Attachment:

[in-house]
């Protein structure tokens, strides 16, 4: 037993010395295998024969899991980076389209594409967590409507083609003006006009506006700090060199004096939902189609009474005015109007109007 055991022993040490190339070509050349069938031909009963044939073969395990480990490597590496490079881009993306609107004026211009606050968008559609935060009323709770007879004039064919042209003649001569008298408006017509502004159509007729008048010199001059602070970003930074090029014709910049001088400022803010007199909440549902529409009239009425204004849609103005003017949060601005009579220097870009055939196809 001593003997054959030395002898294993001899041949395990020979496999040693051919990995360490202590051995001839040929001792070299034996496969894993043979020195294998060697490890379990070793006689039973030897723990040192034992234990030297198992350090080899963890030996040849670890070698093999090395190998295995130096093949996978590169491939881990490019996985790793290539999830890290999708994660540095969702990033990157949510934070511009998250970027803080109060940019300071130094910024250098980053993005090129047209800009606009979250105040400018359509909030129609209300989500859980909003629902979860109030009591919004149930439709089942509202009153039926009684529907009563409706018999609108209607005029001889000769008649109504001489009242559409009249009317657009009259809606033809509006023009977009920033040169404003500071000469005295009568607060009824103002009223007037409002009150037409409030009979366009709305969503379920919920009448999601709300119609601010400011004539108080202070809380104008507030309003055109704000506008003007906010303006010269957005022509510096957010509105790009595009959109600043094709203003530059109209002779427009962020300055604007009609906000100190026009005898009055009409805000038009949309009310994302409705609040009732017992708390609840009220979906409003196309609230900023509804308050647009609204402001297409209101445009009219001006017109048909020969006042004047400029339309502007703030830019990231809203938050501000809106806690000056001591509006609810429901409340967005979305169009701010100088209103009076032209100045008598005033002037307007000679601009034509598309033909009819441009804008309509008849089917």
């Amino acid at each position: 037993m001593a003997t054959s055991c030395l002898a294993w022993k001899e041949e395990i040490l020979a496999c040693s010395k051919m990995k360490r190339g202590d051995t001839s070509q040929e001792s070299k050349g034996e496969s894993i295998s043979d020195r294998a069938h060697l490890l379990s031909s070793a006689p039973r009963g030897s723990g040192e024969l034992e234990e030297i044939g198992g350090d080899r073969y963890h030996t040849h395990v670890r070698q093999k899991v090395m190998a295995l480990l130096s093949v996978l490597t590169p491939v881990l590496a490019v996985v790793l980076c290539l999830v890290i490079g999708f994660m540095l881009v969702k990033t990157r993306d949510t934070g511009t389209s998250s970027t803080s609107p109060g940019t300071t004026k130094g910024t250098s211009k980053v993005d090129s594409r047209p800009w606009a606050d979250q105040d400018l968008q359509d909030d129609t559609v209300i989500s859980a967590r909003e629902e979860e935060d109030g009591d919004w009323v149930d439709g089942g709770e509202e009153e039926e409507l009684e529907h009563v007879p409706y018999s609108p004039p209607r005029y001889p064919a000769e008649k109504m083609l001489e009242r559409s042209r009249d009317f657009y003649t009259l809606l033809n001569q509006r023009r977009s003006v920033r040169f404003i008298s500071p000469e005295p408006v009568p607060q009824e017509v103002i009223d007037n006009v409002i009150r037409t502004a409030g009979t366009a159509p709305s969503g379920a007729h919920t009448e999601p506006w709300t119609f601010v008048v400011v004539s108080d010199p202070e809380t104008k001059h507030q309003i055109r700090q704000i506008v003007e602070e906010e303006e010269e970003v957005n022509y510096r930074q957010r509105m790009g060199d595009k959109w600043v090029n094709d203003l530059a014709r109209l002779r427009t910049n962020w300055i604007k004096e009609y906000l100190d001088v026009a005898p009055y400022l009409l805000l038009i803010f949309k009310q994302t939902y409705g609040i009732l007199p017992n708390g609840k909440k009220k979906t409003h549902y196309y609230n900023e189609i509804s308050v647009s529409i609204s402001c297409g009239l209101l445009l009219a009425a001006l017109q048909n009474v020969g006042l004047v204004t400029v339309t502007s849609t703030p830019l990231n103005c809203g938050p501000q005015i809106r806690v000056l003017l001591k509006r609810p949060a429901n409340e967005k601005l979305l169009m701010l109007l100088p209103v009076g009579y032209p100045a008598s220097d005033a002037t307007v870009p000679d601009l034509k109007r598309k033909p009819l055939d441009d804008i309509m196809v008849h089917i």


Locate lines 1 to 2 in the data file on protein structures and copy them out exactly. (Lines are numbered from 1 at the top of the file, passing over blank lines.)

[in-house]
């Protein structure tokens, strides 16, 4: 037993010395295998024969899991980076389209594409967590409507083609003006006009506006700090060199004096939902189609009474005015109007109007 055991022993040490190339070509050349069938031909009963044939073969395990480990490597590496490079881009993306609107004026211009606050968008559609935060009323709770007879004039064919042209003649001569008298408006017509502004159509007729008048010199001059602070970003930074090029014709910049001088400022803010007199909440549902529409009239009425204004849609103005003017949060601005009579220097870009055939196809 001593003997054959030395002898294993001899041949395990020979496999040693051919990995360490202590051995001839040929001792070299034996496969894993043979020195294998060697490890379990070793006689039973030897723990040192034992234990030297198992350090080899963890030996040849670890070698093999090395190998295995130096093949996978590169491939881990490019996985790793290539999830890290999708994660540095969702990033990157949510934070511009998250970027803080109060940019300071130094910024250098980053993005090129047209800009606009979250105040400018359509909030129609209300989500859980909003629902979860109030009591919004149930439709089942509202009153039926009684529907009563409706018999609108209607005029001889000769008649109504001489009242559409009249009317657009009259809606033809509006023009977009920033040169404003500071000469005295009568607060009824103002009223007037409002009150037409409030009979366009709305969503379920919920009448999601709300119609601010400011004539108080202070809380104008507030309003055109704000506008003007906010303006010269957005022509510096957010509105790009595009959109600043094709203003530059109209002779427009962020300055604007009609906000100190026009005898009055009409805000038009949309009310994302409705609040009732017992708390609840009220979906409003196309609230900023509804308050647009609204402001297409209101445009009219001006017109048909020969006042004047400029339309502007703030830019990231809203938050501000809106806690000056001591509006609810429901409340967005979305169009701010100088209103009076032209100045008598005033002037307007000679601009034509598309033909009819441009804008309509008849089917």